Both eating well and fighting global warming can be simultaneously achieved by preparing tasty, nutritious meals from local produce. Many items that are sold in supermarkets can have traveled thousands or hundreds of miles to reach their destination. However, many of these items could be found locally if they were not so stocked. Get the facts?
Because of economies-of-scale and central buying policies, most local produce gets shipped to a central warehouse where it is redistributed back into local grocery stores. This could result in fresh vegetables that are grown in town A being sent to customers in town B and local produce that is grown in town B being sent to town 1.
Use Local Produce
Produce sourced locally is considered more fresh, tasty, and nutritious than that imported from abroad. Jamie Oliver's campaign to introduce high quality, locally sourced food in Britain's schools is supporting this belief.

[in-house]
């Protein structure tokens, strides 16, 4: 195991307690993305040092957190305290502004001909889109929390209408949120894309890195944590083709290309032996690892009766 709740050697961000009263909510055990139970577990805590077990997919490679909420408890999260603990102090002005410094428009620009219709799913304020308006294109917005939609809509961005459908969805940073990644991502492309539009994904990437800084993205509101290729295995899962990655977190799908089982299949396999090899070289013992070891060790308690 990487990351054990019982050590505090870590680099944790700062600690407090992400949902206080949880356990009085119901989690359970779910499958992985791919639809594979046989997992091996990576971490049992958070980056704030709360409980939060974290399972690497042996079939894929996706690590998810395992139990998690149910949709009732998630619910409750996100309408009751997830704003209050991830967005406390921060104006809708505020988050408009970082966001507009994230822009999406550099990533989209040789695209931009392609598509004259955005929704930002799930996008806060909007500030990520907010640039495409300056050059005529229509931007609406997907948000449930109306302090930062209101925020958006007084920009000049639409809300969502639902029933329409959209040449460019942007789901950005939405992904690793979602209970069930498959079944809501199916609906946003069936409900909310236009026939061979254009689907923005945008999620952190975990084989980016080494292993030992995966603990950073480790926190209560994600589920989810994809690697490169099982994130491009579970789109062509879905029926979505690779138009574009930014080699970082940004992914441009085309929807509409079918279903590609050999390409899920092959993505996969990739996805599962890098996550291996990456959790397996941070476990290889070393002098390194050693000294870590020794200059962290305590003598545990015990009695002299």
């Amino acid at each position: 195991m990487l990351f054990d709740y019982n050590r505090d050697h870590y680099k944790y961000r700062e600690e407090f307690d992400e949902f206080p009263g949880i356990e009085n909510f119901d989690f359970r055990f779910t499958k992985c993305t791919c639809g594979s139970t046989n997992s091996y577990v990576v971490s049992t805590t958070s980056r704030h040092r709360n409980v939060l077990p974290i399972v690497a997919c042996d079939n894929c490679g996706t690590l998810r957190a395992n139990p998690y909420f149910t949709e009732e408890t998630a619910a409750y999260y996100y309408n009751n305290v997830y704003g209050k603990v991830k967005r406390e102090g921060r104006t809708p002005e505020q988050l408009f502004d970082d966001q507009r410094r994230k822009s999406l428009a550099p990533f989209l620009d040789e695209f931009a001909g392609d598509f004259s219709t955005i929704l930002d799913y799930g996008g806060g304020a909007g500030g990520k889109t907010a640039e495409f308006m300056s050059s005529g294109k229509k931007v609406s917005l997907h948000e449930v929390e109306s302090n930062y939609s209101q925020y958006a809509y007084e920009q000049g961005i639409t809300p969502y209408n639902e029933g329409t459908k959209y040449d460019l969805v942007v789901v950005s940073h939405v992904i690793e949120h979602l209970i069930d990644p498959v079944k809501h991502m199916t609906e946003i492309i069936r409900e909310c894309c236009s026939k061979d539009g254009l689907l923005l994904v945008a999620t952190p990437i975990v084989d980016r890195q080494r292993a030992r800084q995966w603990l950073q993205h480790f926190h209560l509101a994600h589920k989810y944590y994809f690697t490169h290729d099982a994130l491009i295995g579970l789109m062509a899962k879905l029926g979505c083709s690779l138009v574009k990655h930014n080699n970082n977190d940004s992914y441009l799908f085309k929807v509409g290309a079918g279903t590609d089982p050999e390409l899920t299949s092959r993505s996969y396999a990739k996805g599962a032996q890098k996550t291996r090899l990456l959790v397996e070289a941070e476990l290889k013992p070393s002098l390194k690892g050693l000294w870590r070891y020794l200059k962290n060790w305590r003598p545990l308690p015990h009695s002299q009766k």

The 100 Mile diet founders, who successfully shopped local farmers markets for a full year to demonstrate that a healthy, nutritious diet is possible while minimizing the environmental impact of transport, are adding to the appeal for greater emphasis on local produce.
Consumers shop locally for produce. Family-owned farms reap the benefits.
Today's convenience culture often overlooks the importance of quality meals. This is why many developed countries now have to shoulder the increasing cost of health care funding. Return to tasty, nutritious, local food is one way to show signs of success. It also reduces carbon emissions and directly benefits our environment.